Everyone comes together in the greater Cairo area, where around a fifth of all Egyptians live. The people of Cairo are mixed in terms of their origins and their lifestyles. Many feel that the city of Cairo has its own character, offers every newcomer a niche and has a lasting impact on them with its typical tolerant, communicative, self-deprecating character. Cairene especially, but also the Egyptians in general, are bon vivants, always ready for a joke and known for finding a way out of every desperate situation. For this, humor, inventiveness, but also relationships or even distortions of the law are mobilized as required and everyone who lives here knows a variety of situations in everyday life,

Urban-rural relationship (migration)

Egypt is characterized by rapid urbanization. About 43% of the population lives in the metropolitan area of Cairo and Alexandria. According to UN estimates, a strong increase in urbanization is expected in the next 15 years (around 62% degree of urbanization by 2050). The influx of displaced land migrants is the main cause of this problem.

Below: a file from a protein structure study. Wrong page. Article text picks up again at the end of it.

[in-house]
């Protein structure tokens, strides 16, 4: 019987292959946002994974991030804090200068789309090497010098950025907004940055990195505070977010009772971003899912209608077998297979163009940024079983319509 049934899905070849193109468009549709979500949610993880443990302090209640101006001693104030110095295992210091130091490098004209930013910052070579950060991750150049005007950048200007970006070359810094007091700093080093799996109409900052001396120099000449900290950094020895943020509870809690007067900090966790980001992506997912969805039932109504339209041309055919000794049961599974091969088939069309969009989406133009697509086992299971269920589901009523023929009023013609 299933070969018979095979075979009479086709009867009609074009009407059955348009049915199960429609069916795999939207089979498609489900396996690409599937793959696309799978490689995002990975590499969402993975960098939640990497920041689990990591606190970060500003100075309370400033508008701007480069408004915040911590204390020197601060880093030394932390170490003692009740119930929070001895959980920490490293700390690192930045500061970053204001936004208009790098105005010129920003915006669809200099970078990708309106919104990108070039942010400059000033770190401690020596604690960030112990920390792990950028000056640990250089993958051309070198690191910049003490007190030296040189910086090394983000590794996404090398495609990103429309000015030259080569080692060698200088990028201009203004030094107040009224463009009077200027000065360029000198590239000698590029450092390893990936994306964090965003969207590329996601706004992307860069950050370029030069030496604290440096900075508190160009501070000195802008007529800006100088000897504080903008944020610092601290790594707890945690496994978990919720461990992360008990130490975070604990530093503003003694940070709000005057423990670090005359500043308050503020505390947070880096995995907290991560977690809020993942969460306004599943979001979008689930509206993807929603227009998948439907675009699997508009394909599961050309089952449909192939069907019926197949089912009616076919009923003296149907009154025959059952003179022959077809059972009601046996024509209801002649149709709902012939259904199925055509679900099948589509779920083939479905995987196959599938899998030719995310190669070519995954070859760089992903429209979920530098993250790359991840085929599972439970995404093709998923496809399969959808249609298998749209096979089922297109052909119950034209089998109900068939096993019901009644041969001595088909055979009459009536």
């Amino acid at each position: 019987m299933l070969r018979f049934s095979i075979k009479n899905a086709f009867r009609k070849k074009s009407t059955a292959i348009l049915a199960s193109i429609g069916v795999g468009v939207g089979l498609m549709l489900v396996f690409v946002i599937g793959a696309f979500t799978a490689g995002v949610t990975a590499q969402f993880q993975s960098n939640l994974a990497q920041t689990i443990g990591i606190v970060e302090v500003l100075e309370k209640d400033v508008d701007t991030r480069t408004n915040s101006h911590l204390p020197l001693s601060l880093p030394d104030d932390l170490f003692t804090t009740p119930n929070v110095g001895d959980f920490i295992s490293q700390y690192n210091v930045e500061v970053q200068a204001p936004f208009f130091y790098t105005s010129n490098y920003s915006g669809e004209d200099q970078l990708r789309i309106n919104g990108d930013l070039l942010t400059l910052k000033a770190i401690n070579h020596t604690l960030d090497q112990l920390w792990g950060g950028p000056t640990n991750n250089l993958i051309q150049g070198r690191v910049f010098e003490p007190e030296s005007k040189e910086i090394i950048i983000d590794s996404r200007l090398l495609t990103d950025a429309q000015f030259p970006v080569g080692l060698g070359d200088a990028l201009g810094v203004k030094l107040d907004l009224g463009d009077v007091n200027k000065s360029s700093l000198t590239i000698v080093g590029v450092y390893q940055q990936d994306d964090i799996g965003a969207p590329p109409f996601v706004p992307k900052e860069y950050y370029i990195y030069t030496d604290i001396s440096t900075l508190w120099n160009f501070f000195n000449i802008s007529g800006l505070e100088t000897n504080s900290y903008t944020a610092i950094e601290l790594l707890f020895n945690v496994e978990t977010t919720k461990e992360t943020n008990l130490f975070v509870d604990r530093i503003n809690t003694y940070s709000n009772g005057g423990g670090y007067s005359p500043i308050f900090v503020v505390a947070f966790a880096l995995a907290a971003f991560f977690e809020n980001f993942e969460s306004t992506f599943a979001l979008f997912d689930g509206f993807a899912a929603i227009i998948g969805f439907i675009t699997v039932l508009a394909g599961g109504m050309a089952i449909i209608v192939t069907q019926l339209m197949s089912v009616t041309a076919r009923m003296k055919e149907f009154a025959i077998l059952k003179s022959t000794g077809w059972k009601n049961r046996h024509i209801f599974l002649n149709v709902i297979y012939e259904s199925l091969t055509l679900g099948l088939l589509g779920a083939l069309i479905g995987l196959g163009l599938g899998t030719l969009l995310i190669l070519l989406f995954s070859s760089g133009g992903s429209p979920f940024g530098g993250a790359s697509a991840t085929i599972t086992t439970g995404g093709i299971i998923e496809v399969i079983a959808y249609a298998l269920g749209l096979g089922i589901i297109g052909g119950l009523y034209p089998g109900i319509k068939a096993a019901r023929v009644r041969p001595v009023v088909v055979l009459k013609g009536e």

The Egyptian farmers are looking for economic and social improvement in the big cities. Inadequate education systems, a chaotic infrastructure and a lack of jobs in rural areas lead to increasing rural exodus.

The government in Egypt is facing a major challenge. The spatial distribution of the population between rural and urban areas has shifted significantly. A new sustainable urban-rural structure needs to be developed and implemented, because losing fertile land also means losing living space.